Britain has detected a new variant of the coronavirus in contacts of cases who have travelled from South Africa, Health Secretary Matt Hancock says.
South Africa’s health department said last week that a new genetic mutation of the virus had been found and might be responsible for a recent surge in infections there.
“Thanks to the impressive genomic capability of the South Africans, we’ve detected two cases of another new variant of coronavirus here in the UK,” Hancock told a media briefing.
“Both are contacts of cases who have travelled from South Africa over the past few weeks.”
Britain is already battling to curb the spread of a mutated strain of the virus which is up to 70 percent more transmissible.
“This new variant is highly concerning because it is yet more transmissible and it appears to have mutated further than the (first) new variant that’s been discovered in the UK,” Hancock said.
He said close contacts of those with the new variant were being quarantined and all those who had been in South Africa in the last fortnight also needed to quarantine.
He also said immediate restrictions were being imposed on travel from South Africa.
UK imposes more lockdowns amid record case numbers
Meanwhile, the UK government said huge swathes of England would be placed under its strictest Covid-19 restrictions as the mutated strain of the virus sweeps the country, pushing the number of cases to a record level.
Britain reported almost 40,000 new infections as the number of cases and hospital admissions to soar.
The number of recorded deaths – 744 – was also the highest figure since April.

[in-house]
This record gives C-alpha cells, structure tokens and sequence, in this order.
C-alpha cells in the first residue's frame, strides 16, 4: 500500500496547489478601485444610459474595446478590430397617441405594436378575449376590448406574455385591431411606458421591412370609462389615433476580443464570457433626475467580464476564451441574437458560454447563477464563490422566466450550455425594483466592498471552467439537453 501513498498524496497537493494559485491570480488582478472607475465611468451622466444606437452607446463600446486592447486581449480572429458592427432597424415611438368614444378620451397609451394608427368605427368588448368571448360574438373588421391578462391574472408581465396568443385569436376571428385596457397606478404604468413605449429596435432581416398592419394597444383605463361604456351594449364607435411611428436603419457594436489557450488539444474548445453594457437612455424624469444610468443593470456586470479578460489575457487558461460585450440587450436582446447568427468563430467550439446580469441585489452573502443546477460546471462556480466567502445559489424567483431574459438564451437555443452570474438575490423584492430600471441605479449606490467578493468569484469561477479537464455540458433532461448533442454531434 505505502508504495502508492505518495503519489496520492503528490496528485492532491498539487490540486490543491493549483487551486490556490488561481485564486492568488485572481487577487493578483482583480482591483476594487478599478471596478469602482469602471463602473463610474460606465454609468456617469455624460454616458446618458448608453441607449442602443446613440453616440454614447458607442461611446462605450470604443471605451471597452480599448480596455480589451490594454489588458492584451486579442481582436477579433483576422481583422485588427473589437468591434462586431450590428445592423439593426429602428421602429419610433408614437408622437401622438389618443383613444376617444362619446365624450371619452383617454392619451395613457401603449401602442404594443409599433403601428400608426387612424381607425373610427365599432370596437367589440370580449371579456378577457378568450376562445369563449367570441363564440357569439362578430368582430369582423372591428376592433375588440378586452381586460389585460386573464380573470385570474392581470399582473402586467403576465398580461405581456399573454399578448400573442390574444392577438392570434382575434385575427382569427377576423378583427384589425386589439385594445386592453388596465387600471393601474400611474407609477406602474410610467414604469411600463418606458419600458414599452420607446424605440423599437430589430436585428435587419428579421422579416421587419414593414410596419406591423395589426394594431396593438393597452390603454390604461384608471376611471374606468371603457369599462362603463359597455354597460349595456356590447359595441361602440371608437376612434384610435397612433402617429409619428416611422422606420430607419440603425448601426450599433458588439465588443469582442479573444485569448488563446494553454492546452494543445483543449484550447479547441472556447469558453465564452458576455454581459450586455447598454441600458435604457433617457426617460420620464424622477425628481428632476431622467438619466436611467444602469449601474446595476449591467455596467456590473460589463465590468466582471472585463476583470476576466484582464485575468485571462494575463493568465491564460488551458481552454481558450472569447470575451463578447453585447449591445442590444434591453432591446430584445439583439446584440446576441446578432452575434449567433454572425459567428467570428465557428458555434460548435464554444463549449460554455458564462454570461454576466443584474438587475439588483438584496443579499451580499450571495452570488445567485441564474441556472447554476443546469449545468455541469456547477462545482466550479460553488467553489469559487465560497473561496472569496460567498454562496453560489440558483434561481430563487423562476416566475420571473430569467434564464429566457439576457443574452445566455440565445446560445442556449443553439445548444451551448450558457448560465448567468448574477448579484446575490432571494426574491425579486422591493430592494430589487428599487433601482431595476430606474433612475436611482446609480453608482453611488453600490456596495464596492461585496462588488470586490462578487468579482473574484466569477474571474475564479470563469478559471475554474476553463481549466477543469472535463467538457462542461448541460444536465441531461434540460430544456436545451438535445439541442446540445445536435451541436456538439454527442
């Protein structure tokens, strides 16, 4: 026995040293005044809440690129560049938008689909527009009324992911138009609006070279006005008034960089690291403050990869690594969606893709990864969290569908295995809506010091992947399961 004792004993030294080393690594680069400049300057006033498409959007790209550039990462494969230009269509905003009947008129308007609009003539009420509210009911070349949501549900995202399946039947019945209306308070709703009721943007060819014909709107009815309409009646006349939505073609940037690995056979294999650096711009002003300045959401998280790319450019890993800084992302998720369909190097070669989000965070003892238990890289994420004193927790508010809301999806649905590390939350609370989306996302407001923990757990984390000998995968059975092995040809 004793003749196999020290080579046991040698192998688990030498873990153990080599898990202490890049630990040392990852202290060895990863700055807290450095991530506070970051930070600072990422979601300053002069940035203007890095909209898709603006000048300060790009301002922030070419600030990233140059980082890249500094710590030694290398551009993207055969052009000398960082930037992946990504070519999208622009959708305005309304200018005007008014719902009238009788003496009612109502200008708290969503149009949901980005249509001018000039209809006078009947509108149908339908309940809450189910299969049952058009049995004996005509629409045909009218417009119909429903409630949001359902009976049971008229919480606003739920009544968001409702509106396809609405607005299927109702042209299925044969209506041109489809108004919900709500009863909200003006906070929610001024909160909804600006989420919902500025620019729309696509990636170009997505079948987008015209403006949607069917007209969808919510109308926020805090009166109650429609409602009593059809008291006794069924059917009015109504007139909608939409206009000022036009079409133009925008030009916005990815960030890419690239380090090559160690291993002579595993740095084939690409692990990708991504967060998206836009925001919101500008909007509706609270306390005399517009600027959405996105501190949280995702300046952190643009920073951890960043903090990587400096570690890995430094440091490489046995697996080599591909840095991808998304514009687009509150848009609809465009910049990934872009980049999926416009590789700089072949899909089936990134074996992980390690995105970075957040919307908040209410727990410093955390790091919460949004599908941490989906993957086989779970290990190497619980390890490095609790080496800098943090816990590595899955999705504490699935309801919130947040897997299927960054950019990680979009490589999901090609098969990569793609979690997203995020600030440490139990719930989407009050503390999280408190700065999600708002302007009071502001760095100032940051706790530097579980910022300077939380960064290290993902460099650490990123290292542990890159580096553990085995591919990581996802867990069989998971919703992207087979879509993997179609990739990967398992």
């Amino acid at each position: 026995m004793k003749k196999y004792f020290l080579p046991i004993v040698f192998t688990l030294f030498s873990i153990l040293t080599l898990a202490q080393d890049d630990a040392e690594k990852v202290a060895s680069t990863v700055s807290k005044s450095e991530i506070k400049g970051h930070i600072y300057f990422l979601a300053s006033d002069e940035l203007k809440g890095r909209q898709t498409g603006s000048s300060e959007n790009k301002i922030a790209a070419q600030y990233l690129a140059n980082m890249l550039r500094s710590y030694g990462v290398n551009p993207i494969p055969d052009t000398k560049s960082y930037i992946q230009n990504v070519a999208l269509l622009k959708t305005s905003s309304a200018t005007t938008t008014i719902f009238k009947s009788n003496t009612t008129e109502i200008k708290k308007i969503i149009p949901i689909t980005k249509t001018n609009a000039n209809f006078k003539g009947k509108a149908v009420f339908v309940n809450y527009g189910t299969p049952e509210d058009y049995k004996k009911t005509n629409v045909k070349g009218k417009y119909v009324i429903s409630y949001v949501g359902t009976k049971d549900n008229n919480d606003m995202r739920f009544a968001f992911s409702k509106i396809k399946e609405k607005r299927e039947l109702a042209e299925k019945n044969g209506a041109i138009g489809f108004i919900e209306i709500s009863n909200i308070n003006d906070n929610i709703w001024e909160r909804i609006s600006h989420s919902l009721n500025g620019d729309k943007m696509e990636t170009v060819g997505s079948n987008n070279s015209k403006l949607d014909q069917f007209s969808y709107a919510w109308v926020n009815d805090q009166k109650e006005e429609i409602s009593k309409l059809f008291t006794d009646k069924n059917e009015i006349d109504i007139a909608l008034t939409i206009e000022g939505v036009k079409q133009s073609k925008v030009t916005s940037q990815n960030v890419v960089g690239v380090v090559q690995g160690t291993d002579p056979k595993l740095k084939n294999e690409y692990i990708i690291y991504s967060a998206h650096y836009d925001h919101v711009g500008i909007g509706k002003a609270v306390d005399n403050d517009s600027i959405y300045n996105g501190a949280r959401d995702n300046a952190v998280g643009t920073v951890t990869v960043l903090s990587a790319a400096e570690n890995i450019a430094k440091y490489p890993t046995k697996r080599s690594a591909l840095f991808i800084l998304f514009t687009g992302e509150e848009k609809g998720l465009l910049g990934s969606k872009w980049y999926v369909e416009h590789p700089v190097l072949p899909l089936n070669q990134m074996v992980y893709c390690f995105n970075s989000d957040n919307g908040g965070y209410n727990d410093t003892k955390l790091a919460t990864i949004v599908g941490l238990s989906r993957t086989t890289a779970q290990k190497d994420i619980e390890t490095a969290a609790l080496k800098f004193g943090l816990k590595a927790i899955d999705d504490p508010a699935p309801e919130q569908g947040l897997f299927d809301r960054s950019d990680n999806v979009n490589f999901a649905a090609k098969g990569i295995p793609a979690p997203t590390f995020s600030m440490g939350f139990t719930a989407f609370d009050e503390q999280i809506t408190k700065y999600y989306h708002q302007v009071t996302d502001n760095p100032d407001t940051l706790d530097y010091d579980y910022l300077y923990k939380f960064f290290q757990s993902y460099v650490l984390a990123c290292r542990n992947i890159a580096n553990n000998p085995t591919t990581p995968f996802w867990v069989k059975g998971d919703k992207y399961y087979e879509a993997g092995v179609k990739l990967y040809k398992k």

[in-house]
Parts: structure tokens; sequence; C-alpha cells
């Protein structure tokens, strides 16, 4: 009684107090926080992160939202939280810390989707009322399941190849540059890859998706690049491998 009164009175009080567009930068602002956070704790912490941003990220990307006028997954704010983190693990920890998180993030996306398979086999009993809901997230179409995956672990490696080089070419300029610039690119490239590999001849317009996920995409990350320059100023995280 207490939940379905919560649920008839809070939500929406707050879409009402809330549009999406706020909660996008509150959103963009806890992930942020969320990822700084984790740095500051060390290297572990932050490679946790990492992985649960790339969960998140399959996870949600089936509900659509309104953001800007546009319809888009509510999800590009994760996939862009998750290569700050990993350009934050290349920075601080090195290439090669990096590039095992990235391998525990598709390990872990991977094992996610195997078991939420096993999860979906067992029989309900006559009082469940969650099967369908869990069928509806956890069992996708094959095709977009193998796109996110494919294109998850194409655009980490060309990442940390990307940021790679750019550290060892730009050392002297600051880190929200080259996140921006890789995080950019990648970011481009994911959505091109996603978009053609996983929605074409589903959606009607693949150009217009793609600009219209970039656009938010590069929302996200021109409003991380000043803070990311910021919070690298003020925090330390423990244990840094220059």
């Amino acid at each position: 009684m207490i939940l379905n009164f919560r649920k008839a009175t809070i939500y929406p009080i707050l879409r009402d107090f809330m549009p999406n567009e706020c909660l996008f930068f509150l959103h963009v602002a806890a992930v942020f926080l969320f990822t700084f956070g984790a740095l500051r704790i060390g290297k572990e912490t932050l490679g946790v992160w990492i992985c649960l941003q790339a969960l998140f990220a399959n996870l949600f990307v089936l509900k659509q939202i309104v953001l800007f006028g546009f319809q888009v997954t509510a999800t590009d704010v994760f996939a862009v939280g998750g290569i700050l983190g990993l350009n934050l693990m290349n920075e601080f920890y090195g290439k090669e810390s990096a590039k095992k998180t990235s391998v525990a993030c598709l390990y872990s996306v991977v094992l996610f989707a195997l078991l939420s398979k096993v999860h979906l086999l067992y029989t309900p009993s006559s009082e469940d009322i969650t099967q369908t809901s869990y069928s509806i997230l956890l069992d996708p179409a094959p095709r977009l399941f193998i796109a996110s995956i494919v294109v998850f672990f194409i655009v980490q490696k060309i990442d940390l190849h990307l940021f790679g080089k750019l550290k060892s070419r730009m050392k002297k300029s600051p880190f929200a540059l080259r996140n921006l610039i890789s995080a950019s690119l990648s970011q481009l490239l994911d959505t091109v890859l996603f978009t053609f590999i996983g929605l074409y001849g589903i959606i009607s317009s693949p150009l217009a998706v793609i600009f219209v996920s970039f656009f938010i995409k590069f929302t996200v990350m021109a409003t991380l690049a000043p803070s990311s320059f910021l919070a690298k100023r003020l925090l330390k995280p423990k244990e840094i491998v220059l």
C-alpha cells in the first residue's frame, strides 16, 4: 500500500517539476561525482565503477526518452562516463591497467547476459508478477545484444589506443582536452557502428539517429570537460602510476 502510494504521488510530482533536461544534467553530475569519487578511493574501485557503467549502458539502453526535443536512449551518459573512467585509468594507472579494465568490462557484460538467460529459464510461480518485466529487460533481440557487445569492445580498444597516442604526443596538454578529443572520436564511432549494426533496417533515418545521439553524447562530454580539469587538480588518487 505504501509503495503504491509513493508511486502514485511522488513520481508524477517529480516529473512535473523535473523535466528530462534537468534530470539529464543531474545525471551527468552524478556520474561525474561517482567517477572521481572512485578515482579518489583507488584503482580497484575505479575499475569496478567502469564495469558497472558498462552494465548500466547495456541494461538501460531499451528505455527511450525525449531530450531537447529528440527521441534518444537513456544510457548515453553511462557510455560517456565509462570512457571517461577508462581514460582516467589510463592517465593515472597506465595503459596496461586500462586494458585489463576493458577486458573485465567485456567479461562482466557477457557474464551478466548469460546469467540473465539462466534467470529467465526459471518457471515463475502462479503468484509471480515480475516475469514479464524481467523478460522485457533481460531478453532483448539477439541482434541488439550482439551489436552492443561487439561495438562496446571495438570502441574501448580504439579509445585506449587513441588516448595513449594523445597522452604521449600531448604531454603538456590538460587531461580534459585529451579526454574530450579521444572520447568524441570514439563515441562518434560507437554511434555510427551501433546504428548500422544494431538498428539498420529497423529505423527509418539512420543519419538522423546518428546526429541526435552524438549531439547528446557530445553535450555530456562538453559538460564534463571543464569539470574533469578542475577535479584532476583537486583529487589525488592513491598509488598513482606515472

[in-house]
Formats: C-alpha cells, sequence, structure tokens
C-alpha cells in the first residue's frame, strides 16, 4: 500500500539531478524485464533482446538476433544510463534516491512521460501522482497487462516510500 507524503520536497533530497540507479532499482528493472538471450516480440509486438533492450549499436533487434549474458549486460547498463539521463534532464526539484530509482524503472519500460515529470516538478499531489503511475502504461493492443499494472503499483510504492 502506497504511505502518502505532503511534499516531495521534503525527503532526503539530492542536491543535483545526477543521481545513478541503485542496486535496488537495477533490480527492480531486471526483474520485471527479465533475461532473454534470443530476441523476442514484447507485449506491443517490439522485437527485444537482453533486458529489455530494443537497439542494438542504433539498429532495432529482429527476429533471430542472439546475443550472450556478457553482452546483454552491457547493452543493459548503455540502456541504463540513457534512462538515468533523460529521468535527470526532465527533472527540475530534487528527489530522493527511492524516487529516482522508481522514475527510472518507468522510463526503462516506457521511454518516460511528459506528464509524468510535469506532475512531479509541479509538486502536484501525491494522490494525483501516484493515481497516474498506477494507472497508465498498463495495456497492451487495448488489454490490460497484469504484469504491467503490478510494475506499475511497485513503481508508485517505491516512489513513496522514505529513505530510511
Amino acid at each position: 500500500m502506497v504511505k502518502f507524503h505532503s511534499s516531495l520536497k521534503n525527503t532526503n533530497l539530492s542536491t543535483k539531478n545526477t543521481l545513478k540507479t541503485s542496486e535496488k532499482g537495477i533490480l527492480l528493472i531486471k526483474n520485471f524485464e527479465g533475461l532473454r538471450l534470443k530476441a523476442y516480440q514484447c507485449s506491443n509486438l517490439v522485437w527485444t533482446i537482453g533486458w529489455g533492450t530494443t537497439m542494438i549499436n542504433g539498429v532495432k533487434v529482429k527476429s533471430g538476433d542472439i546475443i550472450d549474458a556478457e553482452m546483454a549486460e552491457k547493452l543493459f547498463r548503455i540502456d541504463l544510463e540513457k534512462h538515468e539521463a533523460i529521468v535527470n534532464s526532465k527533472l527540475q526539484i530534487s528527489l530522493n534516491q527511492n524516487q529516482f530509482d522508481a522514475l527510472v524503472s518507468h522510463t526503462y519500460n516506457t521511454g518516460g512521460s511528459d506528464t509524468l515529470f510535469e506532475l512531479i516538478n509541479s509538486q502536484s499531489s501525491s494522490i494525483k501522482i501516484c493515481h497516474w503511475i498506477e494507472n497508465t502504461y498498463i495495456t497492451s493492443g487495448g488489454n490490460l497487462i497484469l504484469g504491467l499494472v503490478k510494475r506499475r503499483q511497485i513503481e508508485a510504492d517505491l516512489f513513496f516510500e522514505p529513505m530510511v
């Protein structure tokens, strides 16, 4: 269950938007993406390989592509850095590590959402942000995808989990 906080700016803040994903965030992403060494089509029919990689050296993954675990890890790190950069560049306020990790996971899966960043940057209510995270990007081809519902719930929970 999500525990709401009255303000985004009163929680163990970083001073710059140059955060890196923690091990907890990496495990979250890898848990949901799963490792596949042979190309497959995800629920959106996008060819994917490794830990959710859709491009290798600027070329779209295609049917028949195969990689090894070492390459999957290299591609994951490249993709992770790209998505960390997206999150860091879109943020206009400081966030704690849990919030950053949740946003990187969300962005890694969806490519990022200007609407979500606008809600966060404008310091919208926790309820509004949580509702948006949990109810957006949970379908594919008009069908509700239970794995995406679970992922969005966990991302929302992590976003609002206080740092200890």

“Against this backdrop of rising infections, rising hospitalisations and rising numbers of people dying from coronavirus, it is absolutely vital that we act,” Hancock said. “We simply cannot have the kind of Christmas that we all yearn for.”
On Saturday, tight social mixing restrictions measures were brought in for London, southeast England and Wales while plans to ease curbs over Christmas across the nation were either dramatically scaled back or scrapped altogether.
Hancock said from Boxing Day many more parts of southern England would be also be added to the highest level of social mixing restrictions, joining the 16 million already in Tier 4, while other areas across the country currently in lower tiers would also face tighter curbs.
The governments in Scotland and Northern Ireland have already announced that nearly everyone living in those countries would be subjected to the highest level of restrictions after Christmas.
Hancock said there was on average 1909 Covid hospital admissions a day, with 18,943 people currently in hospital with the coronavirus, levels not seen since the peak of the first outbreak in April.